The current tax treaty network was developed in the 1920s and 1930s in order to prevent double residence/source taxation. This kind of double taxation rarely exists any more because most countries have adopted either an exemption system or a foreign tax credit regime in their domestic (non‐treaty) law, which effectively prevents residence/source double taxation even in the absence of a treaty. Instead, as Tsilly Dagan has pointed out, the current treaties serve mostly to transfer revenue from the source country to the residence country. This suggests that treaties may be unnecessary because exemption from withholding taxes by source countries can be done unilaterally. However, in the era of globalization (post 1980), the treaties have developed two new functions, both of which apply primarily to individual taxpayers: First, to prevent double non‐taxation by ensuring that withholding taxes are collected if there is no assurance of taxation by the residence country. Second, to enforce residence based taxation of individuals by having source countries provide information to residence countries about income derived by their residents in the source country. The paper proposes ways to update the US model treaty to reflect these new functions.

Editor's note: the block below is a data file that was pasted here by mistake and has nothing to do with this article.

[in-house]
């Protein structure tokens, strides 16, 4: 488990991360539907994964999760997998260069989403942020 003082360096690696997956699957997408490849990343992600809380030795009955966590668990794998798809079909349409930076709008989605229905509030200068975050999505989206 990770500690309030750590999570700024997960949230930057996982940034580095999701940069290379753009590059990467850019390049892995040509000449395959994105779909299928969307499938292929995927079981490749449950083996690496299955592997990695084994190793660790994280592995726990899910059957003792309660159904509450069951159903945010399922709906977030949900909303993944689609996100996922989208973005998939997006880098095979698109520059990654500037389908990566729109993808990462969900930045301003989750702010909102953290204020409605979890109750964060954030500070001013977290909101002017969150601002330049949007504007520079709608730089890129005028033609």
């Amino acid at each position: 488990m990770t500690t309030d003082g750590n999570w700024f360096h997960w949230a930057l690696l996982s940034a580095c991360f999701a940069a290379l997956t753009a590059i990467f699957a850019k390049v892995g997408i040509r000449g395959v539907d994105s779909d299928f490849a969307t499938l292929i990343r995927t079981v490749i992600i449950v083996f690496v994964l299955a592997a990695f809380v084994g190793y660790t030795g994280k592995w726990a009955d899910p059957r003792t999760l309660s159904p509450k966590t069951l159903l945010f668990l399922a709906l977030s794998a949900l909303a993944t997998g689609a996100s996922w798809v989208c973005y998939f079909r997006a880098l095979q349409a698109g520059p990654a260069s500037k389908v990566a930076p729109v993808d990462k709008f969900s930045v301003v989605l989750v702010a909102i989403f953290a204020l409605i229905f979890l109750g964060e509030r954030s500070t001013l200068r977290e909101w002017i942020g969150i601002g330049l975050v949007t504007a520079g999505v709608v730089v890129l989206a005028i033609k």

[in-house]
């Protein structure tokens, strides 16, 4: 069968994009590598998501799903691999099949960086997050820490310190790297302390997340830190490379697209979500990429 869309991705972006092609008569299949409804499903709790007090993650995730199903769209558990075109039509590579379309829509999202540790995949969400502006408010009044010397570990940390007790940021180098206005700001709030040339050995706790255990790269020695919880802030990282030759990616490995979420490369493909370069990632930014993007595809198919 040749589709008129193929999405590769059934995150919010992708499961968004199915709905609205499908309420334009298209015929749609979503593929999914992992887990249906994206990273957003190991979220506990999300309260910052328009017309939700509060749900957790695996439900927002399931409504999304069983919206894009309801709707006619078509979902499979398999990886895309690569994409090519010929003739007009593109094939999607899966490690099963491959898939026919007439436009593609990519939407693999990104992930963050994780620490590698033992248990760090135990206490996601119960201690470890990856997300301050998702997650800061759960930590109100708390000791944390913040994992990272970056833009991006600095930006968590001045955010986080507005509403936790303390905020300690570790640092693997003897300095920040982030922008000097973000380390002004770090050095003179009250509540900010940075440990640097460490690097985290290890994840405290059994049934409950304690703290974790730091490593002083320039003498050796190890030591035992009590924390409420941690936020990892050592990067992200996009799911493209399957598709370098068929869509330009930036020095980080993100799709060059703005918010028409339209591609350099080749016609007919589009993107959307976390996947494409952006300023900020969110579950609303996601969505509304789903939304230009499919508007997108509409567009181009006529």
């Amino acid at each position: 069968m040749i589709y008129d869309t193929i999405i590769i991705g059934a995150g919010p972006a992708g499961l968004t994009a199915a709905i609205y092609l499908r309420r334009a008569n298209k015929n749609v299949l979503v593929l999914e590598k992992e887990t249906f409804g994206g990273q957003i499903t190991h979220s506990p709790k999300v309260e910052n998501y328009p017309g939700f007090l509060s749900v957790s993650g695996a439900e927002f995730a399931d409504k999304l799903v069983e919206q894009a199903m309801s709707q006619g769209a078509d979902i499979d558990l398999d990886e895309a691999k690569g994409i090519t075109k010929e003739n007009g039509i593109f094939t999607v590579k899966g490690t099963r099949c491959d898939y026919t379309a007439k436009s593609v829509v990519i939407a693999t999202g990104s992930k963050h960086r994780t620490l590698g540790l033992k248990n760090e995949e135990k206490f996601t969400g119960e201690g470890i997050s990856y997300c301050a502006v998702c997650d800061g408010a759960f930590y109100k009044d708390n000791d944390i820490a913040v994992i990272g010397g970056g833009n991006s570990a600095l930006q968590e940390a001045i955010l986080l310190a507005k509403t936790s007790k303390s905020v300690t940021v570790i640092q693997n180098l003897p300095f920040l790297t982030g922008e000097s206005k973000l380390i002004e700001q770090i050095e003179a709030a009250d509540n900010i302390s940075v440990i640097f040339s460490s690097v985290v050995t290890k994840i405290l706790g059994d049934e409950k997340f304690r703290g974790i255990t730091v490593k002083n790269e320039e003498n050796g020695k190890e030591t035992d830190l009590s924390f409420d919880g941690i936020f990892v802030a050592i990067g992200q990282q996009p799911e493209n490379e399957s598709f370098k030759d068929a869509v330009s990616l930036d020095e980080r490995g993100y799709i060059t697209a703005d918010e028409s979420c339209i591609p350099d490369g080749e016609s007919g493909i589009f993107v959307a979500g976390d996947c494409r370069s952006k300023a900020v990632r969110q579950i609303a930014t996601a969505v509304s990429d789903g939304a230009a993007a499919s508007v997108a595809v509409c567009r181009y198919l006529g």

Law | Tax Law
Date of this Version
Working Paper Citation
Avi-Yonah, Reuven S. and Halabi, Oz, "Double or Nothing: A Tax Treaty for the 21st Century" (2012). Law & Economics Working Papers. 66.